For hundreds of years, indigenous South Africans have chewed a plant they say reduces stress, relieves hunger, sedates and elevates moods. Now they have a license to study and market it, and plan to sell it over-the-counter worldwide. Researchers say the plant, called sceletium tortuosum, has great potential and could also help boost the local economy. Still, the American pharmaceutical company working on the project says it doesn’t know whether the plant has been approved by U.S. regulators or how soon it may be available to consumers.
I can’t think of a single person who knows me who thinks my Kierkegaardian moodiness doesn’t need some elevating and my stress reducing. So as soon as they market this stuff, sign me up. It looks disgusting, but I hope it tastes like licorice tea.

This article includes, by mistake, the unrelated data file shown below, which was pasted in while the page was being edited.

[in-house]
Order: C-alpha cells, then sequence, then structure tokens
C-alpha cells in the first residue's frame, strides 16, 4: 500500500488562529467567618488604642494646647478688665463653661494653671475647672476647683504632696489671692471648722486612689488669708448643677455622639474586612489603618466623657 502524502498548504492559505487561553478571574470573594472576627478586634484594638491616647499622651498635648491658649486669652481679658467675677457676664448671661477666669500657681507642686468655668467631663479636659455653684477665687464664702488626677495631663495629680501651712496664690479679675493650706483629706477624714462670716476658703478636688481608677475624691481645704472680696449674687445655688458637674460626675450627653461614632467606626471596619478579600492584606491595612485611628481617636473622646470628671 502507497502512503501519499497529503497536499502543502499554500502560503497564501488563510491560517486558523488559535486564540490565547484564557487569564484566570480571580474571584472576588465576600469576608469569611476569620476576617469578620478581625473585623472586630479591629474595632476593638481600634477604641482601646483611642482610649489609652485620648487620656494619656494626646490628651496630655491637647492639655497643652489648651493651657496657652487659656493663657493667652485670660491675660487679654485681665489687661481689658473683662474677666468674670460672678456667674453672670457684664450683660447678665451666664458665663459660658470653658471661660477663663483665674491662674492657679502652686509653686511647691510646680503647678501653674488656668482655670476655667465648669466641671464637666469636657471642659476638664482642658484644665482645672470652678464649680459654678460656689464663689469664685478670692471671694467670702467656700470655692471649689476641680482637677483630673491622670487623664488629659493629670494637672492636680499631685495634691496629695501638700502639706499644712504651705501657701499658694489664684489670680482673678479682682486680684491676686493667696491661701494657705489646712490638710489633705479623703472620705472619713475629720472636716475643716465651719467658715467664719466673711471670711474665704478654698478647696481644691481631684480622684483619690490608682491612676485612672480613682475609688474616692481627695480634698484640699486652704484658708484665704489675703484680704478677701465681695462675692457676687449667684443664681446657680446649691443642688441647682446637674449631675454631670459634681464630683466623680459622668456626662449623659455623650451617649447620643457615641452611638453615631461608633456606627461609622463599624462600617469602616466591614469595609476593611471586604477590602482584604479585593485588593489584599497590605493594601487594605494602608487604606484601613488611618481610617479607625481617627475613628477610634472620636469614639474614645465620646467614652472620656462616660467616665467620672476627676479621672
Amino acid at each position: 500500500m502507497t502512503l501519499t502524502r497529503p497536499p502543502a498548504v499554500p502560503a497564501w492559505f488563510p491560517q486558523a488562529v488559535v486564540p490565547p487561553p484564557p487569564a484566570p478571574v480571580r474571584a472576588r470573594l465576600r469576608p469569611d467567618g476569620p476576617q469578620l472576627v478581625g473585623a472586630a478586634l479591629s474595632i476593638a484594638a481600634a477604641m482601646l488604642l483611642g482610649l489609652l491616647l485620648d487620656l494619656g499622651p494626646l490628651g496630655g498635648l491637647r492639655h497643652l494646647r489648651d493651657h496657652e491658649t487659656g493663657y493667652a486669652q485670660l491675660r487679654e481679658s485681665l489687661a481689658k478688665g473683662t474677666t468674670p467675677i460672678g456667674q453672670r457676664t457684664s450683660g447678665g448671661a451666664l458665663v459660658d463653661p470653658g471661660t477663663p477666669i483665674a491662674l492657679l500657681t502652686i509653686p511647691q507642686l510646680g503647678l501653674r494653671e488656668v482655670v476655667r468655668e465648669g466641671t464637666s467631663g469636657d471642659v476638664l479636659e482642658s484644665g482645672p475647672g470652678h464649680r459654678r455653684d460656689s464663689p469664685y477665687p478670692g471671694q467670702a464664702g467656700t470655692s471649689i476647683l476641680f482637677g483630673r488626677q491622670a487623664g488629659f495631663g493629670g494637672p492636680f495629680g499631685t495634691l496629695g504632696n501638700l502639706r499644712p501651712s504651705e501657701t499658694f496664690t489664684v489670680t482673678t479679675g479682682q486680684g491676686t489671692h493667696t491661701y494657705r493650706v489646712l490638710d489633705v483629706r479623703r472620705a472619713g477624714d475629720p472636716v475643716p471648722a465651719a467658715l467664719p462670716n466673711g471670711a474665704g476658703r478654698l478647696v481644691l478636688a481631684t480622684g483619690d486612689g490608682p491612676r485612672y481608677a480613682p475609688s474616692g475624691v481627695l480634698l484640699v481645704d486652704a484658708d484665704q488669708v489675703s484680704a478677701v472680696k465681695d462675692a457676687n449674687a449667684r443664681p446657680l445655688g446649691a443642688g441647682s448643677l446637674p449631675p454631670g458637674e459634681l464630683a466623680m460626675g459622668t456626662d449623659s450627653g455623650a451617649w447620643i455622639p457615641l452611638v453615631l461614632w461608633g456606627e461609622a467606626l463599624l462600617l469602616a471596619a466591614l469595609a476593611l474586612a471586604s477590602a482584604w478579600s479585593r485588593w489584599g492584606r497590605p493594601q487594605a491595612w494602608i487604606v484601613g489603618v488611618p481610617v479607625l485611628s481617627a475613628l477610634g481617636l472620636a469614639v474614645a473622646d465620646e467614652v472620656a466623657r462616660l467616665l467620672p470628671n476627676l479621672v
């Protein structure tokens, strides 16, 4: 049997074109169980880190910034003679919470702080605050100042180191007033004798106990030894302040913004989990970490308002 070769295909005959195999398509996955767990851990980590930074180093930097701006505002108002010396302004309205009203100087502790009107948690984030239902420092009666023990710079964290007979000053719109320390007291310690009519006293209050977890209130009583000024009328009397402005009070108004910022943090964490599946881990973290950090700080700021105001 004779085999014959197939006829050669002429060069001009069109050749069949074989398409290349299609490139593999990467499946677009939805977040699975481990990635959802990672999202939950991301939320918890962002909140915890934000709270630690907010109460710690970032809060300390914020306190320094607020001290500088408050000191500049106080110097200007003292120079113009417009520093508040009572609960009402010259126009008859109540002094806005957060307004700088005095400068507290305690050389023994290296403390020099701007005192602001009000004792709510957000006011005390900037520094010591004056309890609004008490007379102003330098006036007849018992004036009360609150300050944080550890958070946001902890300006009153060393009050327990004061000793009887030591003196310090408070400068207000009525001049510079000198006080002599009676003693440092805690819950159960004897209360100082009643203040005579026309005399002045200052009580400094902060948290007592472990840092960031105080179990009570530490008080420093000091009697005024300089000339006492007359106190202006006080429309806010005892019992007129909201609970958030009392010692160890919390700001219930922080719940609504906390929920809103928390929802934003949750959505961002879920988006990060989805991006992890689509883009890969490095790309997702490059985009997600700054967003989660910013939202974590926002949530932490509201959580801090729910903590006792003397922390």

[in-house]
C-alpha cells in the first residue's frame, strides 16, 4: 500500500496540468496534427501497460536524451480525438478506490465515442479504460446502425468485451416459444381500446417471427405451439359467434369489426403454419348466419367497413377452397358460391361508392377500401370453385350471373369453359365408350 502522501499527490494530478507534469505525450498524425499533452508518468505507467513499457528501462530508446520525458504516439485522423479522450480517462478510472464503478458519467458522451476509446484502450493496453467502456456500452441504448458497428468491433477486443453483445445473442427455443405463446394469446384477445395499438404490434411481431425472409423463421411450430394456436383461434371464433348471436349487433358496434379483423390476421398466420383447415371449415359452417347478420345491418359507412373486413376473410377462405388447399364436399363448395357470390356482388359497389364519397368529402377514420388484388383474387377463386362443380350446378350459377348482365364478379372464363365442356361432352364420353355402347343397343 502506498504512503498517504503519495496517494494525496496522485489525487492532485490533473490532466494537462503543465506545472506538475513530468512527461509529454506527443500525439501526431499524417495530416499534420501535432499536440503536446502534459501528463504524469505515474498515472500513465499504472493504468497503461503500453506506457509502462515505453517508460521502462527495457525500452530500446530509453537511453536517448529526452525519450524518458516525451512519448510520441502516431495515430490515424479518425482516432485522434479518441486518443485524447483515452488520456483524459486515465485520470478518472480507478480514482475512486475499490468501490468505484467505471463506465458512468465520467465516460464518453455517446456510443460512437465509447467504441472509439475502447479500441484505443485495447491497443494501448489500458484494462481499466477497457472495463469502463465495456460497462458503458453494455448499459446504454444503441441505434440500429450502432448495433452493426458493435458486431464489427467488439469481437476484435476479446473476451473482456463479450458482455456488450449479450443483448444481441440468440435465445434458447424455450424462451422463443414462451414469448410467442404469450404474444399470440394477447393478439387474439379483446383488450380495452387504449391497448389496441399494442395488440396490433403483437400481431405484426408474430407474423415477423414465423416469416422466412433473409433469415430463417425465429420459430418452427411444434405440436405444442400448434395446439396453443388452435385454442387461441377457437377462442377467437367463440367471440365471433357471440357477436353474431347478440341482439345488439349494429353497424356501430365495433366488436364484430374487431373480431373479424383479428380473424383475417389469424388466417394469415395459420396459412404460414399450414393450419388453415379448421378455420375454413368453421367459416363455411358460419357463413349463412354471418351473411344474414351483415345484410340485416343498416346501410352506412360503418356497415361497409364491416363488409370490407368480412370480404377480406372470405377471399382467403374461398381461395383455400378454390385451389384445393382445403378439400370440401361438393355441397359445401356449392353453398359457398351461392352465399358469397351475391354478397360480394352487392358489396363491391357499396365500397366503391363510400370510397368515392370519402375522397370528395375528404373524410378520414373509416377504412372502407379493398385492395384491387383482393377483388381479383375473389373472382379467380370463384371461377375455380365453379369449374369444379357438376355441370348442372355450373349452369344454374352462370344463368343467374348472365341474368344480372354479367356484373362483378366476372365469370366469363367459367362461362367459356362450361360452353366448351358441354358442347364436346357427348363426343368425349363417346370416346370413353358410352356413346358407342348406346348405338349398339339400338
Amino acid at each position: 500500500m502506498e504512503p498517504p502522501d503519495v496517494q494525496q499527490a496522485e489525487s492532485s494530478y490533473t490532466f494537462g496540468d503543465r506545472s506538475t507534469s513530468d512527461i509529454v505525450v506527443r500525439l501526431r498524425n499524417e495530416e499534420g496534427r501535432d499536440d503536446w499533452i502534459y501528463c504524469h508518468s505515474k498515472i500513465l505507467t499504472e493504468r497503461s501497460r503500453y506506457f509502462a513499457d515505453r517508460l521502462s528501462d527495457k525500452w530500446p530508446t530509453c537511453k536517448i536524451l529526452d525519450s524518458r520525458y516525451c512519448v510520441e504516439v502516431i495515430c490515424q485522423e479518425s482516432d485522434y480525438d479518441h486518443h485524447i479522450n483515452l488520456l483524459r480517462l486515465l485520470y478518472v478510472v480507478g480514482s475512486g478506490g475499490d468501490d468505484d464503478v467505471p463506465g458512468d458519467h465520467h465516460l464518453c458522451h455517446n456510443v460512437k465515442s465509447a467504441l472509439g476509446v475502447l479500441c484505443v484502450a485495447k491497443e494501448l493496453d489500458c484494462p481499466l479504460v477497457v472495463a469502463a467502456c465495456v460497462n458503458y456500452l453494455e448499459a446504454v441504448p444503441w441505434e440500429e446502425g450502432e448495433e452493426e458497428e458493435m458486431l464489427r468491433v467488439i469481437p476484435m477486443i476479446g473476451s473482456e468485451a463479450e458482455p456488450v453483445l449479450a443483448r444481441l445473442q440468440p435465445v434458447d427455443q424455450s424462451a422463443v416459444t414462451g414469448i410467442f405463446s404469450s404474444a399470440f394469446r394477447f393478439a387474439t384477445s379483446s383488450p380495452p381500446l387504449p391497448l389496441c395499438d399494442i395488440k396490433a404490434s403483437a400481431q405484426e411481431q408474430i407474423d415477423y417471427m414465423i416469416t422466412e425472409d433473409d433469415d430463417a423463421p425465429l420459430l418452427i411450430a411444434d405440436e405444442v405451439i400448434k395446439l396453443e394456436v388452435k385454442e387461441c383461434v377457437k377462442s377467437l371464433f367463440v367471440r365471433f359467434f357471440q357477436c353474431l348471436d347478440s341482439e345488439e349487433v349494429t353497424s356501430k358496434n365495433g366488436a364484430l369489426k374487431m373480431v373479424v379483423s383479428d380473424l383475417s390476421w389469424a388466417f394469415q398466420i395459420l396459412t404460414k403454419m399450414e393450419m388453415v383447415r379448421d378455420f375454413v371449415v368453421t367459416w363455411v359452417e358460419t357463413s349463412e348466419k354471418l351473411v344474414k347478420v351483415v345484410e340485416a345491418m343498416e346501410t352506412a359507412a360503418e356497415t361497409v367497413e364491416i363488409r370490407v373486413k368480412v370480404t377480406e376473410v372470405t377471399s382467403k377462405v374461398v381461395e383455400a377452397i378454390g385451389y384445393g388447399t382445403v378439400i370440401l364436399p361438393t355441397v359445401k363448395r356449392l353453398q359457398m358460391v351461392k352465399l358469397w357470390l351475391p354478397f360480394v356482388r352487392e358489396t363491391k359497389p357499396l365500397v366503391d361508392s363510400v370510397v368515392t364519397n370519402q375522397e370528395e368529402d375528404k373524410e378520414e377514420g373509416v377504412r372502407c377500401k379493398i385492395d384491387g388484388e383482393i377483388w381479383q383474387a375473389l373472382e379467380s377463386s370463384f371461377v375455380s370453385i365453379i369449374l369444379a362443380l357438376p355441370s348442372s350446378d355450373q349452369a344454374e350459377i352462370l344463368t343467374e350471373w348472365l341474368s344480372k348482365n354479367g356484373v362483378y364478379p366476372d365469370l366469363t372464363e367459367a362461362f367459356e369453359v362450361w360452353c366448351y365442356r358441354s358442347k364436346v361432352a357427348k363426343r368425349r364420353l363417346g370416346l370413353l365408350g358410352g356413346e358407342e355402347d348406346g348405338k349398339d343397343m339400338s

The plant – known within South Africa as Kanna, Channa or Kougoed – has been used by the San people to reduce hunger, thirst and fatigue and is said to have sedative, hypnotic and mood-elevating effects. It is commonly chewed, but also can be made into tea or smoked.
I’ll take mine in tea please.
Ben-Erik Van Wyk, a professor of botany and plant biotechnology at the University of Johannesburg, said he’s extensively researched the plant and found no ill effects or evidence of dependency.
Sounds like a winner. Especially since an elevated mood and reduced stress will certainly be useful in my apparently one man war on atheism (takin’ it to ya, atheists, ain’t sittin’ back and takin’ it no more!)